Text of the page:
Bai posits "blogger ethos", a phrase which gives us two errors for the price of one. First, it a phrase of stunning stupidity, so over generalized is it. Is there an "African ethos"? No, the people and subject at hand is too complex and diverse; so it is with the blogsphere. Second, what is the alleged nature of this so-called "blogger ethos". "According to the blogger ethos, Republicans, whether staunchly conservative or not, were to be stomped, beaten, and generally humiliated. And any Democrat who didn't pursue that goal ... needed to be taught a lesson", says Bai. Let us assume that he is correct. (He isn't, but let's concede the point for the purposes of discussion.) He does not address the fact that this so-called blogger ethos (SCBE!) was in response for the Washington-centred, / DLC wing of the party to engage in their endless compromises (read surrenders) to the Bush administration and to the increasingly brutal dirty-knuckle politics of the right. The Dem establishment did, in fact need to be taught a lesson.. Three, in fact. Be principled. Fight. Win. They seemed to have forgotten all three, and many in the progressive blogsphere served the same function as cornermen and fans at a fight: they screamed at the fighter until he had the energy and the desire to lift his arms and start striking back.

This attention was not welcomed by many inside the beltway; they resented both the accuracy of the message and the persistency of the messengers, and responded with disdain. Glenn Smith accurately referred to them as "the more paternalistic and condescending quarters of the Democratic Party so keen on discrediting the rising progressive movement ". A superb example of this mentality was seen by mainstream Dem support (some tepid, some vigorous) given to Joe Lieberman after he had lost the nomination, and was running hand-in-glove with the state Republicans. On a wider scale, many mainstream Dems didn't even seem that focused on winning, and when they did get focused they weren't very good at it. That is why so many people dug in their heels and hated Harold Dean when he moved in: he was focused on winning, on winning everywhere, and on the tactics to achieve it. There were quite a large number of chair-warmers who hated the party having a Purpose again. Further, they cannot let go of their certainty that they Know Better, no matter what data flows in to the contrary. A superb example is the fact that the current Dem congress is dropping like a stone in the opinion polls as it follows a policy of continuing to enable Bush's policies. The netroots thus does not reflect the anger of fringe elements; it reflects the anger of an angry electorate that isn't getting what it wants or voted for.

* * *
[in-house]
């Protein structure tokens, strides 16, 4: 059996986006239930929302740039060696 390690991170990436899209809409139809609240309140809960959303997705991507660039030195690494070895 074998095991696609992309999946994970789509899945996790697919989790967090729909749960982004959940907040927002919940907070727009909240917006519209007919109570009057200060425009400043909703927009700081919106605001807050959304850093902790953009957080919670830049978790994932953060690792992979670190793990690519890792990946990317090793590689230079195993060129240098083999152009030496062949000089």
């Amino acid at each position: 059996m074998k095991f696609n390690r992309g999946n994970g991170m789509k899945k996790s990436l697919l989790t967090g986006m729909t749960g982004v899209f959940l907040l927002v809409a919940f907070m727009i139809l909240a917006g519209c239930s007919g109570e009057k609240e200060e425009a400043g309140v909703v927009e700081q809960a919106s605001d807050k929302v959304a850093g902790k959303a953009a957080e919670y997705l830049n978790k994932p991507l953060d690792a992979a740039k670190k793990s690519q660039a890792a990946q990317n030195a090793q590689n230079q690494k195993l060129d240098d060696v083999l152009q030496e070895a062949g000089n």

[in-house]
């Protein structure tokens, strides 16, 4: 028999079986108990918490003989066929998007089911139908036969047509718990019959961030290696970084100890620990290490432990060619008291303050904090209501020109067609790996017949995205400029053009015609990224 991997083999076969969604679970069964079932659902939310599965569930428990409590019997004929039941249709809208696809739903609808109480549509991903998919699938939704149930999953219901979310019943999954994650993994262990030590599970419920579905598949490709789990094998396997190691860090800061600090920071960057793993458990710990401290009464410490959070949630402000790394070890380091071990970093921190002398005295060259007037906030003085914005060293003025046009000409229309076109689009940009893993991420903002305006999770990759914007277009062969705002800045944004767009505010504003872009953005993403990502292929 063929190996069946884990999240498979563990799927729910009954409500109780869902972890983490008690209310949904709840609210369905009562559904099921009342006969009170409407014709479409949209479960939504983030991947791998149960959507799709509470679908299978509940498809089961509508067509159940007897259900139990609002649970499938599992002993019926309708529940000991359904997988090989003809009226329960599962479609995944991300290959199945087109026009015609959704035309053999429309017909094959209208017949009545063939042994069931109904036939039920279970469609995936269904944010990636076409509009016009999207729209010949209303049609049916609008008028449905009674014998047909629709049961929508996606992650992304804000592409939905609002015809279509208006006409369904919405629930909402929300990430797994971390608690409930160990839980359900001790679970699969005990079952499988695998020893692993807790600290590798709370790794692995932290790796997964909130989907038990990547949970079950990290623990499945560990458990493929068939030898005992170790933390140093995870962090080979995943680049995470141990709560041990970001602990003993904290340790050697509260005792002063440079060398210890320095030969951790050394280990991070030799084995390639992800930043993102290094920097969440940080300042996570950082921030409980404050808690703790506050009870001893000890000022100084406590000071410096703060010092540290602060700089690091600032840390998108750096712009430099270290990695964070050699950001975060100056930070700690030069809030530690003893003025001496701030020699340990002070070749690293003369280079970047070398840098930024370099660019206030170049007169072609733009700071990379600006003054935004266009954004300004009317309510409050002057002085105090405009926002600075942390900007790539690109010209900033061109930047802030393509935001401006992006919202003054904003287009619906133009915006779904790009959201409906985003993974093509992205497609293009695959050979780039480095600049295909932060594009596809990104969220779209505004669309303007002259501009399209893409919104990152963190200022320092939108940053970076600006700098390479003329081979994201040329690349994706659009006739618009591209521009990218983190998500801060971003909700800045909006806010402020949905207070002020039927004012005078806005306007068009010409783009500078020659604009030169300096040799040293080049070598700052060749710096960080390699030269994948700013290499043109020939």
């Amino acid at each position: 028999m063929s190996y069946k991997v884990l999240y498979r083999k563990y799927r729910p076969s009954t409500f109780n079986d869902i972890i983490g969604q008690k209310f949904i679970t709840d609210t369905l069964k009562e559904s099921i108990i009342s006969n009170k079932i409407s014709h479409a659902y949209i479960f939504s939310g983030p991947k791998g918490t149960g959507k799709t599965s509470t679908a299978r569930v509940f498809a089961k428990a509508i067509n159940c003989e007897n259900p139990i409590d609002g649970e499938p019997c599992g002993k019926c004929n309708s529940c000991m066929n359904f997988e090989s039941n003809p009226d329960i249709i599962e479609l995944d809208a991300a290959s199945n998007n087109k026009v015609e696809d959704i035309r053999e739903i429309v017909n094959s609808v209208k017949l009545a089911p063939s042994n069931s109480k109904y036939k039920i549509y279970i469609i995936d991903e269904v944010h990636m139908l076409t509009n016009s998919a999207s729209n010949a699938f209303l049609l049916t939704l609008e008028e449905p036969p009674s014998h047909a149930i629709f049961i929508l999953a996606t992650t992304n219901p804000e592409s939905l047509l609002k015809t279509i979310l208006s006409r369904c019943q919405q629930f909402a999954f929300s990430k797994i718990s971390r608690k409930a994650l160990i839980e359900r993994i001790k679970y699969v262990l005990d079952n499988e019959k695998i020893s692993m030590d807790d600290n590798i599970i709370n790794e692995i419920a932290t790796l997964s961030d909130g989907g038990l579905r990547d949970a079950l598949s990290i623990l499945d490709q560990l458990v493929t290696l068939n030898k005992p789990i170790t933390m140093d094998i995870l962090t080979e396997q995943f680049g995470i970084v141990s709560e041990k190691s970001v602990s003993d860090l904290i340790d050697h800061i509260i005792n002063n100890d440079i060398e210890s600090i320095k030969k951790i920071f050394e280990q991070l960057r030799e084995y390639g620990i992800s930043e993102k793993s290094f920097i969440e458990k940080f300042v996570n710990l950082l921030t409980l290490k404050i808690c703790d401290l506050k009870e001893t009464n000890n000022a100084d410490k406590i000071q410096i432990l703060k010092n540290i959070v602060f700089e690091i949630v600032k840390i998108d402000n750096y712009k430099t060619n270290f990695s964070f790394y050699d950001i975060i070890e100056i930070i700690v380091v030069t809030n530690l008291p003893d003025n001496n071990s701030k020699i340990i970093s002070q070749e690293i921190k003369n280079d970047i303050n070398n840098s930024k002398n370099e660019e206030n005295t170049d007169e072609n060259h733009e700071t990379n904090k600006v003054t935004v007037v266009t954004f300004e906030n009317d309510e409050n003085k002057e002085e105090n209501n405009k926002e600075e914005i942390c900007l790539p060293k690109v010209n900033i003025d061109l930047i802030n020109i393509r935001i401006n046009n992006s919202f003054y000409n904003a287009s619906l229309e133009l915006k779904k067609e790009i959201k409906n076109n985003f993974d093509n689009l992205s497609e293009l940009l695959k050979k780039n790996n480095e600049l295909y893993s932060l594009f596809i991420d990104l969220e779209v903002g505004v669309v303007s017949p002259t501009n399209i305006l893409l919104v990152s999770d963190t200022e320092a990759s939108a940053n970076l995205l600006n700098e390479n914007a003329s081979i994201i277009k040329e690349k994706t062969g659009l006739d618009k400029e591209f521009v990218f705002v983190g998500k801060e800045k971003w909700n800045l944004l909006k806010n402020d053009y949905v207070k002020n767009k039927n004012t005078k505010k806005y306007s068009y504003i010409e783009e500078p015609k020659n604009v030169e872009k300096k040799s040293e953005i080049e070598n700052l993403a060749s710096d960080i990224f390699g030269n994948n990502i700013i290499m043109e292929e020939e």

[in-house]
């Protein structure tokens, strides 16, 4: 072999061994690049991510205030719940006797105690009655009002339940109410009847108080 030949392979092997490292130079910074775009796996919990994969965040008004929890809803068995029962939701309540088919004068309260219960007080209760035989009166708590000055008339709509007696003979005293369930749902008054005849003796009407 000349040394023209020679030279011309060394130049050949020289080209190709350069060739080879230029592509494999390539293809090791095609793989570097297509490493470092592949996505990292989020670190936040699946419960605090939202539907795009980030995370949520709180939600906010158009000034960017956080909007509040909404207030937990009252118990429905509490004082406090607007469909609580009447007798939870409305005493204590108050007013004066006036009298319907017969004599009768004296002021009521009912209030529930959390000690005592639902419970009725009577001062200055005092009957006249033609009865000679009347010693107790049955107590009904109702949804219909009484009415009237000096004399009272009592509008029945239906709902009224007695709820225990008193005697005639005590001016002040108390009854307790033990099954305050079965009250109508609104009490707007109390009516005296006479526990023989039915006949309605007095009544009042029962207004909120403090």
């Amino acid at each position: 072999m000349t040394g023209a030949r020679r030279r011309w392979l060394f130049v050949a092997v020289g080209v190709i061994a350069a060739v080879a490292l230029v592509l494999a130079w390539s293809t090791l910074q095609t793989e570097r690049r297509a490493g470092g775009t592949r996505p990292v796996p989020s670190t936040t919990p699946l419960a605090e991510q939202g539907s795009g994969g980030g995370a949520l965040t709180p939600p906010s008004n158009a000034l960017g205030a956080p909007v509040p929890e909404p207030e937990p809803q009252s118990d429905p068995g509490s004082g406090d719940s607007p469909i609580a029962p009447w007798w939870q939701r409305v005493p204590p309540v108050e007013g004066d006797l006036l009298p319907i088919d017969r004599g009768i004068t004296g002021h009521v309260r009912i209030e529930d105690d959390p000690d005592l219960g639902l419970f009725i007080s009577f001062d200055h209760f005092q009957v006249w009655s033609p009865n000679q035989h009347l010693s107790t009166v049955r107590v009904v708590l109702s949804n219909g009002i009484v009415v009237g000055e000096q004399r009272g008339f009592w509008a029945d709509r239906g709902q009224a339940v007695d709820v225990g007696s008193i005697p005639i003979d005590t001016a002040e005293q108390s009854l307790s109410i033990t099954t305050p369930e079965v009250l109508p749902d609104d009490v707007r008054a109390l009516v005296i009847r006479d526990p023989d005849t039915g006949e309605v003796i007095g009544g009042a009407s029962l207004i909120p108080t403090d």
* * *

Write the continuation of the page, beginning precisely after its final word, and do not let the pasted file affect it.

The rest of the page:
Bai in making such a statement also missed the point that the progressive blogsphere was struggling not only against the right's message, but the right's monopoly of the messengers, the so-called mainstream media. The so-called "mainstream media" or MSM ["corporate media" or "CM" is a better term] represents only a small, approved slice of opinion and dissent in the United States, sometimes deliberately, sometimes through sheer obtuseness, disconnectedness, or downright laziness. The best examples of this are the bogus "centrist" and "moderate" tags used so freely. It is inarguable that the GOP has swung startlingly to the Right. In response, the CM has merely shifted the "middle" over to follow them, rather than examining what proportion they are within the population. The "centre" does not necessarily move, and the term itself is misleading. When examined on their policy preferences, (health care, Iraq, and the like*) a solid majority of Americans favour progressive or Dem policies, yet this is not reflected in how the media frames its coverage and language. There is an uncomfortable tendency to view (and repeat) what Republicans say as Received Wisdom and what Democrats say as fringe or "what Democrats say", no matter how representative it is of the population as a whole. It rather reminds of of a judge I was appeared before. Opposing counsel would make some statement, pulling it out of thin air, and the judge would look to me and say something like "well, counsel, we know that...". "Um, no, Your Honour, we don't know that. My Friend has said that but hasn't put in any evidence to that effect, at all, and hasn't rebutted or challenged by actual evidence which says the direct opposite." This went on over and over throughout a long motion. It is, needless to say, exactly the way the CM operate.

* - If Americans voted on a straight up and down majority basis about Iraq, America would leave tomorrow. If Americans voted on a straight up and down majority basis about health, America would have a Canadian-style single payer system. But they are never even permitted to vote on these things, are they? It is one of the reasons that the progressive blogsphere is so "partisan": they have the majority of Americans on their side and everybody in the CM and the establishment pretends not to notice. When people are not listening to you, you SOMETIMES HAVE TO YELL.

One final thought. If "visionary ideas detached from a strategy to move them into law are like balloons without strings" then it is surely true that strategies detached from visionary ideas are equally like strings without balloons. It is equally true that the good-sense democratic vitality provided by the blogsphere deserves better than the glibness of Bai's view, or the disconnect of Mr. Brownstein's. Why? Because the blogsphere is the most vigorous voice for having not only a balloon and a string, but making sure that the Democrats actually tie them together.